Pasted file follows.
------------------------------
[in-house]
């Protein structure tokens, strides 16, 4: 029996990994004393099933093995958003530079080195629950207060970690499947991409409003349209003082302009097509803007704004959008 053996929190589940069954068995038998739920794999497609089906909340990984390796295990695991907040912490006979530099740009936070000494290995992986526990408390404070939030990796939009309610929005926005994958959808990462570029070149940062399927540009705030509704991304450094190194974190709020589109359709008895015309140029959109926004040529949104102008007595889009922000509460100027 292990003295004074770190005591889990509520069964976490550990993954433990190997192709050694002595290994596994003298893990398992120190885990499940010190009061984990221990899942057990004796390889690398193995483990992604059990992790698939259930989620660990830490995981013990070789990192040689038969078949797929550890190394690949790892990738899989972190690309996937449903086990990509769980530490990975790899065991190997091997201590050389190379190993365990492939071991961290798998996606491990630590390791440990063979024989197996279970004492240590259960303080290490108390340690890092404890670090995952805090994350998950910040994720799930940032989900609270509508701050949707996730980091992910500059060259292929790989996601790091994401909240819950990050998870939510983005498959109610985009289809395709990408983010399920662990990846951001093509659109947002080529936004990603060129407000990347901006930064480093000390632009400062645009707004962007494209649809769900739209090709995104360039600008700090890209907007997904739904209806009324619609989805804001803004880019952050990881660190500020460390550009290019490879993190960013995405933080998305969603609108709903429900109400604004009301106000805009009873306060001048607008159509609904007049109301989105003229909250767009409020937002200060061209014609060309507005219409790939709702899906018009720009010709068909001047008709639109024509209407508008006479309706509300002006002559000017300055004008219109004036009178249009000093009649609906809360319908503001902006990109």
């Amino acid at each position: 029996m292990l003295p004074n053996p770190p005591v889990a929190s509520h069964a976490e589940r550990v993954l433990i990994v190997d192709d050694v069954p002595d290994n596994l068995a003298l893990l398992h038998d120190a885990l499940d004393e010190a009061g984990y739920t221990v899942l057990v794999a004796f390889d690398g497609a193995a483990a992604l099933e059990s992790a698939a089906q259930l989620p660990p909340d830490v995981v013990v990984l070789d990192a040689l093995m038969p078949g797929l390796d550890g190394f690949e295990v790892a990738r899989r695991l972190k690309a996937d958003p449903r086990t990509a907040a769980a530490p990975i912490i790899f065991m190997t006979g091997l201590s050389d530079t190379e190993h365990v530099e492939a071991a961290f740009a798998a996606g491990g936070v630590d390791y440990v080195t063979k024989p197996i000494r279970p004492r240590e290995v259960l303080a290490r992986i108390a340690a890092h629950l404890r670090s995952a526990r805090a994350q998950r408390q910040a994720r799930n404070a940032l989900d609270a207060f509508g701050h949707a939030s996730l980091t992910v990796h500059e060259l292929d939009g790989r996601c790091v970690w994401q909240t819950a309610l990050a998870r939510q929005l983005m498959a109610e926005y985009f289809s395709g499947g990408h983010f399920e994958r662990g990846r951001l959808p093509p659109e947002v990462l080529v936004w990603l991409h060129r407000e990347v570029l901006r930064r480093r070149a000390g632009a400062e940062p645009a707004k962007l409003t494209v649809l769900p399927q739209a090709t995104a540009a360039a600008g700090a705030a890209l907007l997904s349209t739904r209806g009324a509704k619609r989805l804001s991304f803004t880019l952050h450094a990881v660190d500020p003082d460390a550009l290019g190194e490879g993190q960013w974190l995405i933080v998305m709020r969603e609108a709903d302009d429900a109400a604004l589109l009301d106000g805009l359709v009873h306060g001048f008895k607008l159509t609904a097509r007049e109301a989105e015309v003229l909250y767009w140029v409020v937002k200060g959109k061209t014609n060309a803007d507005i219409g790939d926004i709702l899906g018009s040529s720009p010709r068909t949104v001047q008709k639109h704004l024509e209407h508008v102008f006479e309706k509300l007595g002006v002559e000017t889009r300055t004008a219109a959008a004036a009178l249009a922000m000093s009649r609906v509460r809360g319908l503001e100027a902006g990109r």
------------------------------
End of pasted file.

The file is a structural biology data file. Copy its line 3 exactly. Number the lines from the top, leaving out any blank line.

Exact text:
């Amino acid at each position: 029996m292990l003295p004074n053996p770190p005591v889990a929190s509520h069964a976490e589940r550990v993954l433990i990994v190997d192709d050694v069954p002595d290994n596994l068995a003298l893990l398992h038998d120190a885990l499940d004393e010190a009061g984990y739920t221990v899942l057990v794999a004796f390889d690398g497609a193995a483990a992604l099933e059990s992790a698939a089906q259930l989620p660990p909340d830490v995981v013990v990984l070789d990192a040689l093995m038969p078949g797929l390796d550890g190394f690949e295990v790892a990738r899989r695991l972190k690309a996937d958003p449903r086990t990509a907040a769980a530490p990975i912490i790899f065991m190997t006979g091997l201590s050389d530079t190379e190993h365990v530099e492939a071991a961290f740009a798998a996606g491990g936070v630590d390791y440990v080195t063979k024989p197996i000494r279970p004492r240590e290995v259960l303080a290490r992986i108390a340690a890092h629950l404890r670090s995952a526990r805090a994350q998950r408390q910040a994720r799930n404070a940032l989900d609270a207060f509508g701050h949707a939030s996730l980091t992910v990796h500059e060259l292929d939009g790989r996601c790091v970690w994401q909240t819950a309610l990050a998870r939510q929005l983005m498959a109610e926005y985009f289809s395709g499947g990408h983010f399920e994958r662990g990846r951001l959808p093509p659109e947002v990462l080529v936004w990603l991409h060129r407000e990347v570029l901006r930064r480093r070149a000390g632009a400062e940062p645009a707004k962007l409003t494209v649809l769900p399927q739209a090709t995104a540009a360039a600008g700090a705030a890209l907007l997904s349209t739904r209806g009324a509704k619609r989805l804001s991304f803004t880019l952050h450094a990881v660190d500020p003082d460390a550009l290019g190194e490879g993190q960013w974190l995405i933080v998305m709020r969603e609108a709903d302009d429900a109400a604004l589109l009301d106000g805009l359709v009873h306060g001048f008895k607008l159509t609904a097509r007049e109301a989105e015309v003229l909250y767009w140029v409020v937002k200060g959109k061209t014609n060309a803007d507005i219409g790939d926004i709702l899906g018009s040529s720009p010709r068909t949104v001047q008709k639109h704004l024509e209407h508008v102008f006479e309706k509300l007595g002006v002559e000017t889009r300055t004008a219109a959008a004036a009178l249009a922000m000093s009649r609906v509460r809360g319908l503001e100027a902006g990109r």